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R.I. speaker’s scandal stuns, fascinates state

House speaker’s fall leaves only questions

House Speaker Gordon Fox quickly stepped down.

AP/File

House Speaker Gordon Fox quickly stepped down.

PROVIDENCE — You would think that a state that has seen a governor go to jail and the mayor of its capital city incarcerated between stints as a popular radio host would be blasé about another politician in trouble.

But days after the fall of House Speaker Gordon Fox amid a dramatic raid of his State House office by state and federal investigators, Rhode Island is awash in unbridled speculation about what the longtime lawmaker might have done.

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What the investigators were looking for in Fox’s office — and whether they found it — is still a secret: The search warrants and the affidavits supporting them have been sealed by a court.

“There is a certain amount of shock and people going, ‘Whoa, what just happened?’ ” said John Loughlin, a former Republican state representative from Tiverton. “This is in a new category, even for us. Even for Rogue’s Island.”

Fox’s political tumble was startlingly swift. With no public warning Friday, agents from the Rhode Island State Police, US attorney’s office, FBI, and the criminal investigation division of the Internal Revenue Service swarmed the speaker’s office, told employees to step outside, and then hauled away boxes of potential evidence. Agents also visited Fox’s home in Providence. The investigators executed two federal search warrants, said Jim Martin, a spokesman for Peter F. Neronha, the US attorney for Rhode Island.

Fox announced Saturday he would resign the speakership he has held for four years and will not run again for the House seat he first won in 1992. He has not directly addressed the substance of the investigation.

Fox, a groundbreaker as the state’s first openly gay House speaker, oversaw a number of major initiatives as speaker, including pension overhaul, legalization of same-sex marriage rights, adoption of a new education funding formula, and a voter identification law, said political scientist Maureen Moakley of the University of Rhode Island. She is concerned that his abrupt departure in the middle of a legislative session, and the “thrust and parry of who will be the next speaker,” could disrupt the work of the Legislature as it enters its busy spring season.

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For Rhode Islanders eager for the economically distressed state to outgrow its reputation for ham-handed political scandals and outright corruption, the raid on Fox’s office — and the Democratic lawmaker’s quick surrender of his post — is a disheartening setback.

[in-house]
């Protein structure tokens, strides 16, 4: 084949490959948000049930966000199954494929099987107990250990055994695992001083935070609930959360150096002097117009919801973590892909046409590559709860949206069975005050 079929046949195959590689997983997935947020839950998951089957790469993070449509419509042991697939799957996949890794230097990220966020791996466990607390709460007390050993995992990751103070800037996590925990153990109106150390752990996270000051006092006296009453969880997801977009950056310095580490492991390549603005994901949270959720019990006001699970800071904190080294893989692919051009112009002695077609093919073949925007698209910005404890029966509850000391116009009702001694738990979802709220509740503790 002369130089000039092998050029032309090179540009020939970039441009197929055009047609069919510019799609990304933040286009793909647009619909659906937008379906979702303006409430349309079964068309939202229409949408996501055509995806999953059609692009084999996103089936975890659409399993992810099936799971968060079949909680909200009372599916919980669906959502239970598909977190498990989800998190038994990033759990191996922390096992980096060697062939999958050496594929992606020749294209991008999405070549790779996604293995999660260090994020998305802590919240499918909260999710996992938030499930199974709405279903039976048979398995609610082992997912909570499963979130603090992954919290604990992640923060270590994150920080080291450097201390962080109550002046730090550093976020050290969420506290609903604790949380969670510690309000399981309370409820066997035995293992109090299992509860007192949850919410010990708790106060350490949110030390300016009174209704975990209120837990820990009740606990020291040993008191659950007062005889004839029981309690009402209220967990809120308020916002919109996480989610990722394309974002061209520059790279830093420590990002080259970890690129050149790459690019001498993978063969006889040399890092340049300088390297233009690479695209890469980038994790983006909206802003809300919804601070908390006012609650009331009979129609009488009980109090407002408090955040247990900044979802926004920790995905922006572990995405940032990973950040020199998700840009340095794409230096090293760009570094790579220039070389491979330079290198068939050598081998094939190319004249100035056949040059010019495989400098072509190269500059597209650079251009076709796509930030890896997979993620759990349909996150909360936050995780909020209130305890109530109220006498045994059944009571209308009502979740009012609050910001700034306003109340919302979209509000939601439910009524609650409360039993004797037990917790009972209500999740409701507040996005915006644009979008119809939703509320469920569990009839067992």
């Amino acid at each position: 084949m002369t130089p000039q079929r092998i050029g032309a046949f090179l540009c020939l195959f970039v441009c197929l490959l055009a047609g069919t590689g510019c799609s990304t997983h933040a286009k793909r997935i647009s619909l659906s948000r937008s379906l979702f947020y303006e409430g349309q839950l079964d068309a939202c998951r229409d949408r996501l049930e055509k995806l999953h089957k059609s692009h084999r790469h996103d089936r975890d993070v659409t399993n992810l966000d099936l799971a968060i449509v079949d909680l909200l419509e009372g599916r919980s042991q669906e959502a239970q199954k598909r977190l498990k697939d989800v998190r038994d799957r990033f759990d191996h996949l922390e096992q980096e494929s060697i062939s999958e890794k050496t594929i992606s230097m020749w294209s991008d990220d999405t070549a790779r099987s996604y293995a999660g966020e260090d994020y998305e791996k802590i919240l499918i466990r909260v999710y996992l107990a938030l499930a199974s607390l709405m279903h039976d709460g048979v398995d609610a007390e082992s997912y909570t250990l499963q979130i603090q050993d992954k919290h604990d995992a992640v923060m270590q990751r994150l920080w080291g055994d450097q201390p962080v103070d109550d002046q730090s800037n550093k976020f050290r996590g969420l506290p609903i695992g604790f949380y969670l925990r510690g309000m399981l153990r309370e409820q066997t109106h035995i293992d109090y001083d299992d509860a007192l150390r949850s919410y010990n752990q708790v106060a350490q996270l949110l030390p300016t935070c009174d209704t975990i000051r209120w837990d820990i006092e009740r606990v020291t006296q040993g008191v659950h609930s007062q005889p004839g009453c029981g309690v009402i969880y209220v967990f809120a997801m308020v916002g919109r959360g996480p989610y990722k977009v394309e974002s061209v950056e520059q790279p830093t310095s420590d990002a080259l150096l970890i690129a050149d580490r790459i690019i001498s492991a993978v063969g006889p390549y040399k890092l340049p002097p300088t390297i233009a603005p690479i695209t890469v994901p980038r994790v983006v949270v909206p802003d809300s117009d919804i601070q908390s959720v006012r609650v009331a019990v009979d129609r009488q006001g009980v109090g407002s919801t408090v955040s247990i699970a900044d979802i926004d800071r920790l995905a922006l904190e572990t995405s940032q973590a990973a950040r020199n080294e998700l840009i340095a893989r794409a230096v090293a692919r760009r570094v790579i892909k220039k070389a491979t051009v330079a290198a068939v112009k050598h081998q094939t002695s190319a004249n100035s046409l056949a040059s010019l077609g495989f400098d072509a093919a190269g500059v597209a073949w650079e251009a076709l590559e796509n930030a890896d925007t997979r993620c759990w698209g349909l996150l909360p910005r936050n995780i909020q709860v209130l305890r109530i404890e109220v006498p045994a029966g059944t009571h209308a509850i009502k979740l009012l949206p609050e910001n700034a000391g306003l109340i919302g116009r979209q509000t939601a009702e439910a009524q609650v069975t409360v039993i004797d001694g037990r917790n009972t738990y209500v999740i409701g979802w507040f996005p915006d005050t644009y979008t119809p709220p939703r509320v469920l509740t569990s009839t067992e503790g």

“This General Assembly of ours needs a good enema,” Ted Collins, a retired Providence police officer who owns several rental properties in the city, said in an interview Monday. “But the reality of this situation is, it’s not going to happen.”

On Monday, in the Smith Hill section of Providence, near the State House, residents expressed dismay and biting cynicism at the latest turn of events.

“It’s kind of sad for Rhode Island,” said Steve Raymond, 60, who has lived in the neighborhood for four decades. “I’d like to think we’re voting for leaders. But more often, we’re voting for politicians.”

Another resident, Tony Quinn, 64, bluntly said that “50 percent of these people are all corrupt along the line.”

Quinn said he believes most lawmakers start out with good intentions, but eventually “you bend a little” in office.

Jay Gilbert, 42, a city resident, said the federal prosecution of former Providence mayor Vincent “Buddy” Cianci brought additional focus to Rhode Island corruption.

“If he hadn’t stuck his nose where it didn’t belong, we might not have [law enforcement] looking here,” Gilbert said. Cianci, now a radio host, served more than four years in prison on a corruption charge. He was released in 2007.

Speaking of Fox, Gilbert said, “What I know about local Rhode Island politics, it doesn’t surprise me at all. . . . There’s another one waiting to take his place.”

Even joke writers who make their living off the foibles of Rhode Island politicians sounded a little scandal-weary.

“There’s lots of speculation about what’s going on, but nobody knows, not yet,” said comedian Frank O’Donnell. “The thing that amuses me the most, and I guess it shouldn’t but it does, is that the whole concept of innocent until proven guilty is completely out the window with this.”

He offered one rueful joke: “Who says the General Assembly doesn’t care about employment in Rhode Island? Look how many federal and state agencies got overtime last weekend because of the speaker.”

Fox’s exit triggered a fierce scrum for the job commonly referred to as the most powerful in state politics.

“Amongst the political class, it’s like somebody just dropped the football on the 1-yard line of the Super Bowl and everybody’s diving to get on top of it,” said Loughlin.

House majority leader Nick Mattiello, a Cranston Democrat, has emerged as the favorite to replace Fox as speaker on Tuesday, according to Rhode Island pollster Joe Fleming, who has worked for Fox.

Robert Healey, a political independent who has run several times for governor and lieutenant governor, said long stays in leadership posts in the powerful Rhode Island legislature can change people.

“What happens in Rhode Island, especially in the speakership, is you get too big for your boots,” he said.

Mark Arsenault can be reached at mark.arsenault@globe.com. Follow him on Twitter @bostonglobemark.

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